What I’m listening to: Blunderbuss by Jack White
It’s been a slow week from a work perspective, but filled with small tasks that made it feel busy. I managed to kick off my new marketing plan, and I’m preparing for a conference in April. That’s usually my big networking event of the year.
My social media campaign is also in full swing. I’ve seen a lot more follows since I’ve put a bit of a plan in place. And for those of you who think it’s terribly hard to build a campaign, know that mine consists of figuring out what I want to tweet about each day and finding great tweets to share.
Just that has increased my followers by 333%. So says the app I’m using.
Not all of the follows are quality ones, though you don’t know that on the surface. Often the connections we have that we think are too much work or not relevant are with people who pass our names along. I had that once where I worked in the same room with a man who drove me batty. I was cordial and never let my frustration show (we forget that what we deem as flaws in other people often are our own flaws reflected back to us).
That connection netted me a two-year client engagement. He’d passed my name along.
However, there are connections that you just know aren’t worth keeping. They’re the ones who can’t put on the professional demeanor or who become like shadows (or worse, stalkers) in your life.
And sometimes, we become the ones people can’t shake.Are you committing any of these social media gaffes? Click To Tweet
Too many retweets. You’re following your favorite influencer and she’s tweeting some really good stuff. You share. You share again. Wait, you shared three in a row? Four? Come on. Give the woman some space. It’s easy to overstep the boundary from sharing to fixated — I had to check myself last week when my new app kept suggesting the same person’s tweets for retweeting. The stuff may be great, but temper it. If you have a conversation that’s one-sided, don’t keep pressing for an answer. Let the conversation happen naturally.
Too friendly. A new follower became a blocked follower when he sent a personal note commenting on my looks. Troll much, buddy? If I’m engaging with you for the first time on social media, don’t assume I’m dating material. It’s never okay to start the conversation with how pretty, sexy, or cute someone is. That’s creep behavior, and I want no part of it.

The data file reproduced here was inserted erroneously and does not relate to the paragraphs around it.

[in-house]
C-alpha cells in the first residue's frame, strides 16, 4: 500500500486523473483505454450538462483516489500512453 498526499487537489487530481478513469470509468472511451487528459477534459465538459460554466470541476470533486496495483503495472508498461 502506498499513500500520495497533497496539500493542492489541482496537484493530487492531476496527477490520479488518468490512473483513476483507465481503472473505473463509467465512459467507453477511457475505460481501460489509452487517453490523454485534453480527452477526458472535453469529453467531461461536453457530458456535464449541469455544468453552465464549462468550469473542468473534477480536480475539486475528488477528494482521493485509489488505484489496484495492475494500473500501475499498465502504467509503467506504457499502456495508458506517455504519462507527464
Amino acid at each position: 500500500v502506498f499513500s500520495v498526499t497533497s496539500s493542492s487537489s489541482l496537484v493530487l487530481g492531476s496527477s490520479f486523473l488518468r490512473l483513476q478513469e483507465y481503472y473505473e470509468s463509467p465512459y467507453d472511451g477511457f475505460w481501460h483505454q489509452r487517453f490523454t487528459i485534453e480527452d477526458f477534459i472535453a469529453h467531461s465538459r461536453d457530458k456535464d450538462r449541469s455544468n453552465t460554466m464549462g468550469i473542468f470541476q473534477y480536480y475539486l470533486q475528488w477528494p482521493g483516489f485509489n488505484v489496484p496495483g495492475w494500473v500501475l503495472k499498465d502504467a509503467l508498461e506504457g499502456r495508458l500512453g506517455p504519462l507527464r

Too egocentric. Know what I hate? People who don’t know me sending me requests to do them favors or to buy their shit without ever engaging me directly — I’m talking to every person who sends those “Thanks for following” tweets that include links to their latest promotions. Don’t follow me just to ask me to help you find clients or give you free advice (I’ve had businesses pull this one). Do your damn legwork — build a relationship, nurture it over time, then have the conversation.
Too far afield. You’re trying to build a relationship with your technology client prospects, so why are you sharing political posts or recipes? If you’re using social media to build a brand, stay consistent with that brand.
Too much personal stuff. Maybe you look great in a bikini or maybe you love your smoochy-face selfie that everyone on the damn planet has done to death. Maybe you’re really ticked that your significant other doesn’t replace the toilet paper roll. Does any of that really belong on your business account? Would I hire a fantastic designer if he was bitching about the last two clients who were impossible to work with?
Too much drama. This one is one I see on Facebook a lot. Whining about life, getting pissed and telling people off, sending out those ambiguous messages and then clamming up, telling us about the most disgusting details of the latest illness… that kind of drama makes a person look, well, immature. High school, at least for me, was over ages ago.
Writers, what social media fails get under your skin?
How can that situation be fixed?